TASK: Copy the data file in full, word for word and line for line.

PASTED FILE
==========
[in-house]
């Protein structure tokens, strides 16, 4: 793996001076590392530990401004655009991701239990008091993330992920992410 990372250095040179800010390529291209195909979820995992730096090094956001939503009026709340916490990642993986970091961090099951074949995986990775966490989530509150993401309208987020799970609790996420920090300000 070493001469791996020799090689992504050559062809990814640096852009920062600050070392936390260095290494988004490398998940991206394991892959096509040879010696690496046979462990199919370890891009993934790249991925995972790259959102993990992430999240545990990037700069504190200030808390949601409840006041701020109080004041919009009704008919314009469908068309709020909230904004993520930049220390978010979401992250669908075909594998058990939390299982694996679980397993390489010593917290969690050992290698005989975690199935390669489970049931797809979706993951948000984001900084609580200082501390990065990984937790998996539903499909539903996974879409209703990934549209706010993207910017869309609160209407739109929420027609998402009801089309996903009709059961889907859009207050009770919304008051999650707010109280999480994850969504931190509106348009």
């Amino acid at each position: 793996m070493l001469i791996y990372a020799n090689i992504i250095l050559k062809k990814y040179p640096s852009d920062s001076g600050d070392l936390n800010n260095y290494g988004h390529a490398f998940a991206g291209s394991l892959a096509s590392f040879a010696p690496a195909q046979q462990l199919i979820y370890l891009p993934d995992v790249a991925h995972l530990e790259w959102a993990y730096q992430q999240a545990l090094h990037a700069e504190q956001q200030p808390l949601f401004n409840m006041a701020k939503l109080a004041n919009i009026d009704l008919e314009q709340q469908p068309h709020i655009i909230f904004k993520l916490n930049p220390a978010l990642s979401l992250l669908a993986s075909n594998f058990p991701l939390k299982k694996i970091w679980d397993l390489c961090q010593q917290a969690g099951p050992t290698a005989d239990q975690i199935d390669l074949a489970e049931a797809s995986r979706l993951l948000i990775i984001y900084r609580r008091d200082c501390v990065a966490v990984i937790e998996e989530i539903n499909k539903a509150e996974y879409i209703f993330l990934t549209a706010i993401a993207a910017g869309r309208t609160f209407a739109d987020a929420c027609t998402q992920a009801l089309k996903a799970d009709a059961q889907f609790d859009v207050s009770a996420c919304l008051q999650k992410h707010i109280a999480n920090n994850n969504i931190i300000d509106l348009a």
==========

[in-house]
């Protein structure tokens, strides 16, 4: 793996001076590392530990401004655009991701239990008091993330992920992410 990372250095040179800010390529291209195909979820995992730096090094956001939503009026709340916490990642993986970091961090099951074949995986990775966490989530509150993401309208987020799970609790996420920090300000 070493001469791996020799090689992504050559062809990814640096852009920062600050070392936390260095290494988004490398998940991206394991892959096509040879010696690496046979462990199919370890891009993934790249991925995972790259959102993990992430999240545990990037700069504190200030808390949601409840006041701020109080004041919009009704008919314009469908068309709020909230904004993520930049220390978010979401992250669908075909594998058990939390299982694996679980397993390489010593917290969690050992290698005989975690199935390669489970049931797809979706993951948000984001900084609580200082501390990065990984937790998996539903499909539903996974879409209703990934549209706010993207910017869309609160209407739109929420027609998402009801089309996903009709059961889907859009207050009770919304008051999650707010109280999480994850969504931190509106348009």
């Amino acid at each position: 793996m070493l001469i791996y990372a020799n090689i992504i250095l050559k062809k990814y040179p640096s852009d920062s001076g600050d070392l936390n800010n260095y290494g988004h390529a490398f998940a991206g291209s394991l892959a096509s590392f040879a010696p690496a195909q046979q462990l199919i979820y370890l891009p993934d995992v790249a991925h995972l530990e790259w959102a993990y730096q992430q999240a545990l090094h990037a700069e504190q956001q200030p808390l949601f401004n409840m006041a701020k939503l109080a004041n919009i009026d009704l008919e314009q709340q469908p068309h709020i655009i909230f904004k993520l916490n930049p220390a978010l990642s979401l992250l669908a993986s075909n594998f058990p991701l939390k299982k694996i970091w679980d397993l390489c961090q010593q917290a969690g099951p050992t290698a005989d239990q975690i199935d390669l074949a489970e049931a797809s995986r979706l993951l948000i990775i984001y900084r609580r008091d200082c501390v990065a966490v990984i937790e998996e989530i539903n499909k539903a509150e996974y879409i209703f993330l990934t549209a706010i993401a993207a910017g869309r309208t609160f209407a739109d987020a929420c027609t998402q992920a009801l089309k996903a799970d009709a059961q889907f609790d859009v207050s009770a996420c919304l008051q999650k992410h707010i109280a999480n920090n994850n969504i931190i300000d509106l348009a």